The retail sector in the UK is thriving. Three million people work in the retail industry in the UK, which adds up to around one-in-ten of the working population.
There are almost 300,000 retail outlets in the UK, generating a massive £3.5 billion of retail sales, which amounts to 5% of total UK GDP.
Such a large economic powerhouse provides a very tempting target to cyber criminals looking for enterprises that they can hack into to steal money or, more likely, information on corporate or customer identities and bank payments details.
In 2014/15, the BRC Retail Crime Survey reported a 55% increase in reported cyber crime against the British retail industry. Given the under reporting that is a general problem with cyber crime against business, this is almost certainly an under estimate. The BRC concluded that a majority of retailers had experienced an increase in cyber attacks and reported that most retailers regarded these attacks as a critical threat to their business. Hacking and theft of data were seen as the most critical threats.
Along with many other industries, the retail sector, has been taking increasing steps to harden their corporate security perimeter against the cyber threat, with the routine use of anti-virus software and firewalls. The increased difficulty of breaching perimeter security and the increased human resources available to cyber criminals has combined to produce a new point of attack, focussing on the weakest link in the corporate security chain, human beings rather than technology. So-called “social engineering” relies heavily on human interaction and often involves tricking people into breaking normal security procedures. It is the art of manipulating people into performing actions or divulging confidential information, rather than by breaking in or using technical hacking techniques.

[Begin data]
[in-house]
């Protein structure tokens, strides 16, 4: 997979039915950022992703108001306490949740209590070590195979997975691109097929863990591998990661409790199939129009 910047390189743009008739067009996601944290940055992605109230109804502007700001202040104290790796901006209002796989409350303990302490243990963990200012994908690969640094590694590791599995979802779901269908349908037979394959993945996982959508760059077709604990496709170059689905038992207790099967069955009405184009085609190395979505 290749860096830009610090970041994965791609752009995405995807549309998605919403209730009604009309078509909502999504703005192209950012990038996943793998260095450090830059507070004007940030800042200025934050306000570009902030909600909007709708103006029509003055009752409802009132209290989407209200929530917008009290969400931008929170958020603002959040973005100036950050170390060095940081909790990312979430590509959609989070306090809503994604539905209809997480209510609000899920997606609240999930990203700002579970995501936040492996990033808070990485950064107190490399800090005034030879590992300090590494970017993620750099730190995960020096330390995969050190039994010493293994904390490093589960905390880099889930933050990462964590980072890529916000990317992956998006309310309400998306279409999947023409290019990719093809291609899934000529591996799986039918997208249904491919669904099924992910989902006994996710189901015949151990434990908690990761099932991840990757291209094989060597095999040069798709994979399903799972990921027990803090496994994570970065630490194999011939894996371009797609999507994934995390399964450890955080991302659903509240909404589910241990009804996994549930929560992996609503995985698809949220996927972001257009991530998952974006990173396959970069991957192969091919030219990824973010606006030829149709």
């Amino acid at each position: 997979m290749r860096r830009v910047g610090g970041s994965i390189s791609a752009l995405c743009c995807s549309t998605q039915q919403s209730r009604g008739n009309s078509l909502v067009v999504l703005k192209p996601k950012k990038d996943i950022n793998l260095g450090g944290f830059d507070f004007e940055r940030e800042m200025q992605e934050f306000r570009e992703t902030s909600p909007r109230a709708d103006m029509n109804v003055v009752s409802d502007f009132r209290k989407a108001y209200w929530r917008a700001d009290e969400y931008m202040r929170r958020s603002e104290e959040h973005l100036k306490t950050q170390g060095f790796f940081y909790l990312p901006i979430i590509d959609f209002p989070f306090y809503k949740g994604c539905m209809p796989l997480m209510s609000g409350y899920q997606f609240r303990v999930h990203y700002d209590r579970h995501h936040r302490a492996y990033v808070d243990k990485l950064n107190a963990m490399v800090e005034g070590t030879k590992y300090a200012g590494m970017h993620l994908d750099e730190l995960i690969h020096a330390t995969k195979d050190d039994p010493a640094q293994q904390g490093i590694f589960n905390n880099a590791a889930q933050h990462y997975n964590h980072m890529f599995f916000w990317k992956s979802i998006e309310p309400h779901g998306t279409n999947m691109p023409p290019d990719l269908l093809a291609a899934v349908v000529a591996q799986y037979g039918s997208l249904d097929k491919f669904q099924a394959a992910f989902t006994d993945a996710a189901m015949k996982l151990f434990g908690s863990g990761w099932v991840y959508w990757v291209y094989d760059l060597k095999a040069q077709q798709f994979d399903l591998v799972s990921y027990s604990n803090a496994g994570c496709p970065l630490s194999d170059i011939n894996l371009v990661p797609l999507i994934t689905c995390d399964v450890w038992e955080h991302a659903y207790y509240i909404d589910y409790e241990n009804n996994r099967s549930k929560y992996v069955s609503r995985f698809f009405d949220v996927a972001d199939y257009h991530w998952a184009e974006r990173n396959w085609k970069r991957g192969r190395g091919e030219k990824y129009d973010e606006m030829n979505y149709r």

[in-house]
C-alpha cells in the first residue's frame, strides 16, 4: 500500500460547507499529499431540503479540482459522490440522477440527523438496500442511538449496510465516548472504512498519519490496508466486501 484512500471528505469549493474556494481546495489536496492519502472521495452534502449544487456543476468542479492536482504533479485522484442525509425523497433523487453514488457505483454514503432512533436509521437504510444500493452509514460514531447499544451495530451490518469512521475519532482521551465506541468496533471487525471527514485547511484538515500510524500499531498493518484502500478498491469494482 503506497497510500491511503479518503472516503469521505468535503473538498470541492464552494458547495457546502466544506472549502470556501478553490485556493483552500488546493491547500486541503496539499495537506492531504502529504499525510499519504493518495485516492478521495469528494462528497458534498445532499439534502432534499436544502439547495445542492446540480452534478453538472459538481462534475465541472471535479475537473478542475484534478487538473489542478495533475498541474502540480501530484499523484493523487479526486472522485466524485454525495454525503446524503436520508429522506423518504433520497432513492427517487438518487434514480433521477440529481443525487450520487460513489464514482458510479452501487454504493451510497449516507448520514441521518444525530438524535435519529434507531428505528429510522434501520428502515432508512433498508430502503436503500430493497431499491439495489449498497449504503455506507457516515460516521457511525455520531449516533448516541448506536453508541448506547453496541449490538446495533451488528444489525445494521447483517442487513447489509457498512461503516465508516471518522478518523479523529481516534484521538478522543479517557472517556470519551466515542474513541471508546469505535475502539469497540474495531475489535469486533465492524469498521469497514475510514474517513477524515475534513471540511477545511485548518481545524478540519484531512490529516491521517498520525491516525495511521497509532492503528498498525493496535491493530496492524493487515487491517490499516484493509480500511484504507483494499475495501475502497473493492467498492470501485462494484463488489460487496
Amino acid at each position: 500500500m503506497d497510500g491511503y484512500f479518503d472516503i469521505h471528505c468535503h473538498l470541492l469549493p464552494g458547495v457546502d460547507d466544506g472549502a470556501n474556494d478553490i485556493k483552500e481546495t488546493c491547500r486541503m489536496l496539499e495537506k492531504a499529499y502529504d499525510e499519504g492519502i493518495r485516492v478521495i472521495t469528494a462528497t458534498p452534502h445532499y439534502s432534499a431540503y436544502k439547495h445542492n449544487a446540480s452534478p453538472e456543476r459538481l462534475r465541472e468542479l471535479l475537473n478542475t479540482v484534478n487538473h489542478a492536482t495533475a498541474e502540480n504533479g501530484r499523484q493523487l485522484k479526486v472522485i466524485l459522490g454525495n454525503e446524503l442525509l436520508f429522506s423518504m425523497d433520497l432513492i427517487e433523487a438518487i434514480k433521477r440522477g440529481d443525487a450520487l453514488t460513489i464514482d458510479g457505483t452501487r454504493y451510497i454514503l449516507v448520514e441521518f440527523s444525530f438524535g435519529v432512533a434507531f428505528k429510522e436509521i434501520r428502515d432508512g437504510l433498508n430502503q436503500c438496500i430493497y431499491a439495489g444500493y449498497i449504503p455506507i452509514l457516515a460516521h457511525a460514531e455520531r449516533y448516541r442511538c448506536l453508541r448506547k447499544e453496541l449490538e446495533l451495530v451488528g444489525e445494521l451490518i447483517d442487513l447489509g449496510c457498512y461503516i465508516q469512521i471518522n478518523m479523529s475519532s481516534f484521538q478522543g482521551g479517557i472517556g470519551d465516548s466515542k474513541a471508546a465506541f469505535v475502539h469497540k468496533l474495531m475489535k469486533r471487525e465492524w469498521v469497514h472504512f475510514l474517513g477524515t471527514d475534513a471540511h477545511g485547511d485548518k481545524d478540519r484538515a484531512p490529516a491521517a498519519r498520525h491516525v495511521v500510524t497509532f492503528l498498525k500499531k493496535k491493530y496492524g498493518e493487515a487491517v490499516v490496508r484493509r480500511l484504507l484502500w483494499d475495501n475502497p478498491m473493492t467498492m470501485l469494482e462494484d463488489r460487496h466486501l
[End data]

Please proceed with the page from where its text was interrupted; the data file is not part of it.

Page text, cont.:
The retail sector is especially vulnerable to this trend with its army of potentially vulnerable employees and its large customer databases, both of which provide a very tempting target for the hackers. With such a large and diverse employment base, variety in working hours and practices, this can sometimes provide an easy target for the growing number of cyber hackers looking to get around corporate security perimeters through the use of social engineering.
retail TRUST is a trade charity that aims to improve the wellbeing of employees in the retail sector, providing advice and support to both them and their employers. They have recently begun to tackle these new threats to their employees and those they work to support in the sector, by implementing a leading edge behavioural threat monitoring solution to trace and track suspicious activity on their own IT networks.
Having reviewed current security measures, retailTRUST has seen the benefit from both the organisation and employee perspective in implementing a behavioural threat monitoring solution delivered by Transputec called ThreatSpike.
- Leading-edge monitoring solutions can provide proactive intelligence to prevent unauthorised activity from taking place. This protects both the employee and the company from becoming victim of the cyber attacker.
- A successful cyber attack will have negative consequences on the employee as well as the company, even if no fault is attributed. The business will suffer financially and could even go out of business, with the employee losing their job as a result.
- If the employee has been merely negligent, then this might well have disciplinary consequences in accordance with their terms of employment. High level protection will help to prevent this negligent from happening or spot it quickly and minimise the consequences.
- The latest monitoring solutions will trawl a network and provide hard evidence of both current and backdated suspicious or unauthorised activity. This comprehensive data trawl will catch the guilty, but will also provide grounds to clear someone who has been falsely accused without proper evidence.
Head of Cyber Security, Transputec
The full version of this article first appeared in City Security Magazine – Issue 61 – Autumn 2016
See this interesting infographic on the 10 biggest cyber crime and data breaches till date.